When eating a steak seems too classy but ordering chicken strips feels too downmarket, opt for the finger steak. A point of pride for some Southern Idahoans, these tender strips of sirloin are first battered, then deep-fried, resulting in a crispy-on-the-outside, tender-on-the-inside morsel ready for snacking.
Idaho is not a state known for its culinary diversity: Beef and potatoes make up a large part of a standard Idaho diet. Finger steaks, however, represent a distinctive way of serving steak that has become something of a local specialty. It often arrives on a bed of french fries with a side of thick-cut toast and, of course, a dipping sauce.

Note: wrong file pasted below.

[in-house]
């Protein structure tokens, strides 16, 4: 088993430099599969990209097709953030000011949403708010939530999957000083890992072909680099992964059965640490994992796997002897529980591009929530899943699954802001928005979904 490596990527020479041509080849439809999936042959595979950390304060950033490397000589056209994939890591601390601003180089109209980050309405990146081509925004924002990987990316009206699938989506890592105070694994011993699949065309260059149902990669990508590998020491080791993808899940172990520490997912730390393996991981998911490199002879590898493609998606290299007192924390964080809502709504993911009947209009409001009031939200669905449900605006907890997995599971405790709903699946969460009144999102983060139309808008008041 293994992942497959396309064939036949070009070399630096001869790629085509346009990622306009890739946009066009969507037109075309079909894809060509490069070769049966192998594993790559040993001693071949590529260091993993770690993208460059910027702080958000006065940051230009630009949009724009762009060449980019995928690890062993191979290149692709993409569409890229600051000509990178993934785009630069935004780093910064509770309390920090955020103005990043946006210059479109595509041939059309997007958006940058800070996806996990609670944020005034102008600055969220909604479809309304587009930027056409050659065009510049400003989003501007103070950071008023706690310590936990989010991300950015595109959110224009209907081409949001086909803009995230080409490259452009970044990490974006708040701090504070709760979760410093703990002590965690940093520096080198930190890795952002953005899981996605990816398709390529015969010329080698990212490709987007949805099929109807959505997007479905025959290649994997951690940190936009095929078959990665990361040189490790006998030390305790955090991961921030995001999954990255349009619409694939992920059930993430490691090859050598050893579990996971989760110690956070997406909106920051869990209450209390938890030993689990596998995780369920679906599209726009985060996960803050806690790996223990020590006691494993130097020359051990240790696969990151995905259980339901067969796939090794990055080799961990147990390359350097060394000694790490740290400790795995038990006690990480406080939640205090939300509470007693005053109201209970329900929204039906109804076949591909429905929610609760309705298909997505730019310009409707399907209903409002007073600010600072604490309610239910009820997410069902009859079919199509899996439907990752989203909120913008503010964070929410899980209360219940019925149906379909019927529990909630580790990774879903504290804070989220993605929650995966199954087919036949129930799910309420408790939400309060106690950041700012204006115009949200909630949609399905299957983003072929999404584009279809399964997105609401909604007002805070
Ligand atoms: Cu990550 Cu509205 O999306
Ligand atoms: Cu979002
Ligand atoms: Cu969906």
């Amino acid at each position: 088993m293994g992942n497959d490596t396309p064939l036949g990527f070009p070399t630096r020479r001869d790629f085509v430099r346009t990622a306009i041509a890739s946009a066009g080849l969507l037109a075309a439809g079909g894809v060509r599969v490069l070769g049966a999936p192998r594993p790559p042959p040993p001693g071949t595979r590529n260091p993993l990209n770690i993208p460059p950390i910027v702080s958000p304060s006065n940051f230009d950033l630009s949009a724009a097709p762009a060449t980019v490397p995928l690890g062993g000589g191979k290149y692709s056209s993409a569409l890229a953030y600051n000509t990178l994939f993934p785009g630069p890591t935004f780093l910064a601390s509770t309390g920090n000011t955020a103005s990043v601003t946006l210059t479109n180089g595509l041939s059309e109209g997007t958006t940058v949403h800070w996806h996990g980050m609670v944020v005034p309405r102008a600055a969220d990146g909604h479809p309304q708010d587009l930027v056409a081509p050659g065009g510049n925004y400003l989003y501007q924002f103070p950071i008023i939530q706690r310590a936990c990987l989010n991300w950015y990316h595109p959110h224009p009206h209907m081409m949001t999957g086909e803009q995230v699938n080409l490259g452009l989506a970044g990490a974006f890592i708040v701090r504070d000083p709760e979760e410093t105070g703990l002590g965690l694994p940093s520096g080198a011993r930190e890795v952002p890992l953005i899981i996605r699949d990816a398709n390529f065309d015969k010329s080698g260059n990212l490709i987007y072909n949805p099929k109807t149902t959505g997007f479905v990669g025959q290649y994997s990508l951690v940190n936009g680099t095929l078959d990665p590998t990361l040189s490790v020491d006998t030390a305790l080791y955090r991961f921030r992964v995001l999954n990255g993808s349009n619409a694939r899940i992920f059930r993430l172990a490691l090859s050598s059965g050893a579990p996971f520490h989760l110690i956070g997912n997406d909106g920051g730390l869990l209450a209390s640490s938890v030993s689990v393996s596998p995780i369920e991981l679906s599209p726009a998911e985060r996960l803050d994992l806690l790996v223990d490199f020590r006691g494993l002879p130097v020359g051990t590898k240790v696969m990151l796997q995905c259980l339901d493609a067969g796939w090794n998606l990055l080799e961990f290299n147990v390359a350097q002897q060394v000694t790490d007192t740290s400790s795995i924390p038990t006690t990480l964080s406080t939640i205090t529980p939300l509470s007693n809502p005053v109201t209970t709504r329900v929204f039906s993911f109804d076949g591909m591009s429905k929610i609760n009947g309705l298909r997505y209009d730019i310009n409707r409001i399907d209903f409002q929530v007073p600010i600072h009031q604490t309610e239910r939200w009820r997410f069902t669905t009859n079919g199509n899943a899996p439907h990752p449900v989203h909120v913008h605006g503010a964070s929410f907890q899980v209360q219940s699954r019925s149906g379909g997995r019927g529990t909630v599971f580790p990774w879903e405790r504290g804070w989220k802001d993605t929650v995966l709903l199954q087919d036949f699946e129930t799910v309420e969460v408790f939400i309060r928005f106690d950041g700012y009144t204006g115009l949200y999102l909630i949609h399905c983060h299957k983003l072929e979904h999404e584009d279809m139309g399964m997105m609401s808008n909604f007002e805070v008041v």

Though the dish—rumored to have been served first at Milo’s Torch Lounge in Boise—hasn’t gained popularity outside of the inland Northwest, the finger steak is a familiar concept to many. In the American South, for example, chicken-fried steak is a close cousin. Aside from the preparation of slicing the steak into strips, the only distinct difference between the two dishes is perhaps in the method of frying: Chicken-fried steak is typically shallow-fried in a pan, whereas finger steaks are deep-fried.
While the finger steak may have close cousins, it is served in a uniquely Idaho style, and locals from the Gem State have embraced it as their quintessential appetizer.